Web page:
In bat­tle, mean­while, you’ll find your­self fac­ing the kind of mon­sters that make you won­der why hu­mans need to bother with a sac­ri­fice. Yet whether you’re up against a trio of ro­tund pen­guins or a pair of two-tailed fer­rets rid­ing snow­balls, you’ll find the rank and file hit a lit­tle harder than ex­pected. Which isn’t to say that you won’t be able to fin­ish them off within a turn or two – merely that you shouldn’t rush head­long into a skir­mish. Ap­proach them from the rear in­stead and you’ll be­gin bat­tle with a full ATB gauge, al­low­ing you to strike first. Al­ter­na­tively, you can wait a lit­tle longer and fill up a fur­ther me­ter, ac­cu­mu­lat­ing up to three SP points that let you tag ad­di­tional ef­fects onto reg­u­lar at­tacks and techs, adding more dam­age, in­flict­ing sta­tus ef­fects or land­ing crit­i­cal hits – though you’ll need to press a but­ton in time with a bright flash that ap­pears over a char­ac­ter’s head as they’re about to act. Much of this might seem un­nec­es­sary given you can de­feat most en­e­mies with reg­u­lar at­tacks, with the oc­ca­sional in­ter­jec­tion from your team’s healer. But how you de­feat op­po­nents de­ter­mines the items they drop, which in turn af­fects the techs avail­able to you. As rarer in­gre­di­ents are re­quired for some of the most po­tent at­tacks and sup­port skills, it be­hooves you to put more thought into how you fin­ish off each crea­ture. A pow­er­ful tech on an ail­ing op­po­nent may re­sult in an Overkill bonus; in­stead, you might launch a light at­tack with your weak­est char­ac­ter to ben­e­fit from an Ex­act Kill. Wear­able tal­is­mans, mean­while, don’t just give you more slots in which to equip techs, but will trig­ger a post-bat­tle bonus when you pull off a tech or combo at­tack with an SP ef­fect, per­ma­nently pow­er­ing it up.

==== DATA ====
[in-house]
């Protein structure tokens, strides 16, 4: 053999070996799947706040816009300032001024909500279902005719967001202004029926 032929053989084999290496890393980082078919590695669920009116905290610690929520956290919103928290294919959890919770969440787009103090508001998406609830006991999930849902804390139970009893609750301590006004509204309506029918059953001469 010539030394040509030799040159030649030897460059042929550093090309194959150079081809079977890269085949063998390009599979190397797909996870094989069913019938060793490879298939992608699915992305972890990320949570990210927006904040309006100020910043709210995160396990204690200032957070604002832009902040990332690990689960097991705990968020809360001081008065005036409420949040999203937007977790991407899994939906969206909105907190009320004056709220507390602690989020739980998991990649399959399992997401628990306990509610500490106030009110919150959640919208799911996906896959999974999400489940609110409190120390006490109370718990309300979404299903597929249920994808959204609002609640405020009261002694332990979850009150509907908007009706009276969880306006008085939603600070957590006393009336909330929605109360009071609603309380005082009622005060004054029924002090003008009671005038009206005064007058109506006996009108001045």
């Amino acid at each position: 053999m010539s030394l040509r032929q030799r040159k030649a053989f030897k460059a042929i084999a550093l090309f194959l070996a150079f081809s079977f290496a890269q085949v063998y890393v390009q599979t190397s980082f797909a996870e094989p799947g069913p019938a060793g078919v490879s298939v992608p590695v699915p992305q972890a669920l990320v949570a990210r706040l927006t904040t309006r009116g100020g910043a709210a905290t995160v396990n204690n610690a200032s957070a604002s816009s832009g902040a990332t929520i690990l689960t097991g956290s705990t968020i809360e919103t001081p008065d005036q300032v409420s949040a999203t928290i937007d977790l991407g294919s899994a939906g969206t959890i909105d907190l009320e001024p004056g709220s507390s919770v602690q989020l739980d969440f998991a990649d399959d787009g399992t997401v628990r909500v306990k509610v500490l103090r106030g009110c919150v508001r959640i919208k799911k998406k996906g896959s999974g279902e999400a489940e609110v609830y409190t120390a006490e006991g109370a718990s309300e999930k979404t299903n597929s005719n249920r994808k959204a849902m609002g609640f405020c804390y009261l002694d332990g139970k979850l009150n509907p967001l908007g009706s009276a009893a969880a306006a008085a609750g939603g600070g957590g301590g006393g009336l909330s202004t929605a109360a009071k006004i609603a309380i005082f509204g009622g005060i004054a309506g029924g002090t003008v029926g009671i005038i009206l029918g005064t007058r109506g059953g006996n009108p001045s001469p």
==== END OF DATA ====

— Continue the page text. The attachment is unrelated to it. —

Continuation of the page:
There are dozens of these to buy, giv­ing you an abun­dance of po­ten­tial op­tions. This flex­i­bil­ity works well – even if, once you’ve hap­pened upon an ef­fi­cient com­bi­na­tion, you’ll rarely feel the need to stray too far from it be­yond the oc­ca­sions when key party mem­bers tem­po­rar­ily take their leave. Aside from one sec­ond-act dif­fi­culty spike, which is re­solved swiftly enough with a change of tack (and tech), the chal­lenge may be too easy-go­ing for some. Op­tional en­coun­ters fol­low­ing your even­tual ac­qui­si­tion of an air­ship – the most be­lated fast-travel op­tion in JRPG his­tory – will test you more than the fi­nal boss, which we de­feated on our first at­tempt, al­beit by the skin of our teeth.

A beau­ti­ful pi­ano sound­track aside (see ‘Snow tunes’), I Am Setsuna’s ge­nial charms are per­haps best summed up by one of the game’s own staff, who we dis­cov­ered in a hid­den re­treat away from the main­land. “This game def­i­nitely isn’t per­fect,” they mod­estly ad­mit, “but it’s def­i­nitely not bad, ei­ther!” That’s too hum­ble for our money, but not far wrong.

If it isn’t as mem­o­rable as the games to which it owes its ex­is­tence, it shares some of their best parts